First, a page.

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National Health Profile

Paper: General Studies 2

Topic:  Issues relating to development and management of Social Sector/Services relating to Health, Education, Human Resources.

Why in the news?

  • Union Minister for Health and Family Welfare released the 14th National Health Profile (NHP) 2019 & its e-book (digital version).
  • The NHP is prepared by the Central Bureau of Health Intelligence (CBHI) and covers comprehensive information on demographic, socio-economic health status, health finance indicators, health infrastructure and health of human resources in the country. This 14th edition of NHP is the continuation of the publication since 2005.
  • The NHP highlights substantial health information under major indicators viz. demographic indicators (population and vital statistics), socio-economic indicators (education, employment, housing and amenities, drinking water and sanitation) and health status indicators (incidence and prevalence of common communicable and non-communicable diseases andRCH) etc. 
  • The health finance section provides an overview of health insurance and expenditure on health, both public and Out of Pocket Expenditure (OOP)etc. The section on human resources provides an overview of the availability of manpower working in the health sector, while health infrastructure section provides details of Medical and Dental Colleges, AYUSH Institutes, Nursing Courses and Paramedical Courses etc.

What are the major findings of the National Health Profile?

  • Life expectancy in India has increased from 49.7 years in 1970-75 to 68.7 years in 2012-16. For the same period, the life expectancy for females is 70.2 years and 67.4 years for males.
  • On the non-communicable diseases, the survey notes that out of 6.51 crore patients who attended NCD clinics, 4.75 per cent people are diagnosed with diabetes, 6.19 per cent are diagnosed with hypertension, 0.30 per cent are diagnosed with cardiovascular diseases, 0.10 per cent are diagnosed with stroke and 0.26 per cent are diagnosed with common cancers.
  • According to the survey, the highest population density of 11,320 people per square kilometre was reported by the NCT of Delhi whereas Arunachal Pradesh has reported the lowest population density of 17.
  • On demographics, the survey found the high incidence of the young and economically active population. The survey notes that 27 per cent of the total estimated population of 2016 were below the age of 14 years and majority (64.7 per cent) of the population were in the age group of 15-59 years i.e. economically active population and 8.5 per cent population were in the age group of 60 to 85 plus years.
  • There has been a consistent decrease in the birth rate, death rate and natural growth rate in India since 1991 to 2017. As of 2017, India has registered birth rate of 20.2 per 1,000 population and death rate of 6.3 per 1,000 population while the natural growth rate was 13.9 per 1,000 population in India. The birth rate in rural areas was higher than in the urban. Similarly, the death rate and natural growth rate were also higher in rural areas as compared to the urban.
  • The population, however, continues to grow, as the decline in the birth rate is not as rapid as the decline in the death rate.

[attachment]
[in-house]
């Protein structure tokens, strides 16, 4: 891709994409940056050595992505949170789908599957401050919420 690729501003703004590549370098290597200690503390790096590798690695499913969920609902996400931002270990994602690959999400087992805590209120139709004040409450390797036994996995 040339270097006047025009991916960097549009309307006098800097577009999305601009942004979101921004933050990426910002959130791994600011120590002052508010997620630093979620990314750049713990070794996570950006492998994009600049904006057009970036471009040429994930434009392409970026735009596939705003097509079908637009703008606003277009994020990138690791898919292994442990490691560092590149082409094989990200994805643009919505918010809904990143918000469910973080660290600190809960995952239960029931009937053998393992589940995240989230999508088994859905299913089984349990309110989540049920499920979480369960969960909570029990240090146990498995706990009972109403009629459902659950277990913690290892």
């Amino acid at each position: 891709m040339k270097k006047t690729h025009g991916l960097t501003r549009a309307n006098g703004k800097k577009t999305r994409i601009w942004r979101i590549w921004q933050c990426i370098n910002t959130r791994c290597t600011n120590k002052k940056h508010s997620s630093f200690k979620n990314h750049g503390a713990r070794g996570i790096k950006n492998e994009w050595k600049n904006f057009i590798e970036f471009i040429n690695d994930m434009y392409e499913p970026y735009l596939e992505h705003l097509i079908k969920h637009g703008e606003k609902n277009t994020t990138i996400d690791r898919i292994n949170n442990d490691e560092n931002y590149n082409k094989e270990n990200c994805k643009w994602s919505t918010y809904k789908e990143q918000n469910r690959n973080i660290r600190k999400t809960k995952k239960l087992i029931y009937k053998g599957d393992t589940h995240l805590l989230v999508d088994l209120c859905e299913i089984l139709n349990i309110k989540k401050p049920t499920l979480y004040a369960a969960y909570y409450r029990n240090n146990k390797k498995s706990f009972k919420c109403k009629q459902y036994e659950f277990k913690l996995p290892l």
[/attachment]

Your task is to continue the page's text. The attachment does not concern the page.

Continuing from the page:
• The infant mortality rate has declined considerably (33 per 1,000 live births in 2016), however differentials of rural (37) & urban (23) are still high.
  • The Total Fertility Rate (TFR) for the country was 2.3 whereas in rural areas it has been 2.5 and it has been 1.8 in urban areas during 2016 as per the latest available information.
  • On the health status indicators, the survey finds that on communicable diseases, in 2018, maximum number of cases and deaths due to malaria have been reported in Chhattisgarh (77,140 cases and 26 deaths). The overall prevalence of the disease has diminished in 2012 and 2013 but there was a slight increase in 2014 and 2015 before it again started decreasing from 2016.
  • Dengue and Chikungunya, transmitted by Aedes mosquitoes, are a cause of great concern to public health in India. Every year, thousands of individuals are affected and contribute to the burden of health care. Dengue outbreaks have continued since the 1950s but severity of disease has increased in the last two decades. However, the reported cases of Chikungunya in the country has shown a slight decrease from 67,769 to 57,813 in 2018 as compared to 2017.
  • There has been considerable decrease in the number of swine flu cases/deaths in the year 2014 as compared with 2012 and 2013. However, the number of cases and deaths has been drastically increased in the year 2015. The numbers decreased in 2016 but again increased significantly in 2017 and 2018.
  • During the year 2015, 4.13 lakh people lost their life due to accidental injuries and 1.33 lakh people died because of suicide. Suicide rates are increasing significantly among young adults and the maximum number of suicide cases (44,593) is reported between the age group 30-45 years.
  • The total number of cases and deaths due to snake bite are 1.64 lakh and 885, respectively, in 2018.
  • The total number of disabled persons in India is 2.68 crore.

 

International Solar Alliance

Paper: General Studies 2

Topic: Important International institutions, agencies and fora- their structure, mandate.

Why in the news?

The Ministry of New and Renewable Energy is hosting the second Assembly of International Solar Alliance (ISA) on 30 and 31 October 2019 New Delhi.  While on 30 October 2019, coordination and consultation meetings on different aspects of ISA programmes and initiatives will be held, the Assembly would meet on 31 October 2019.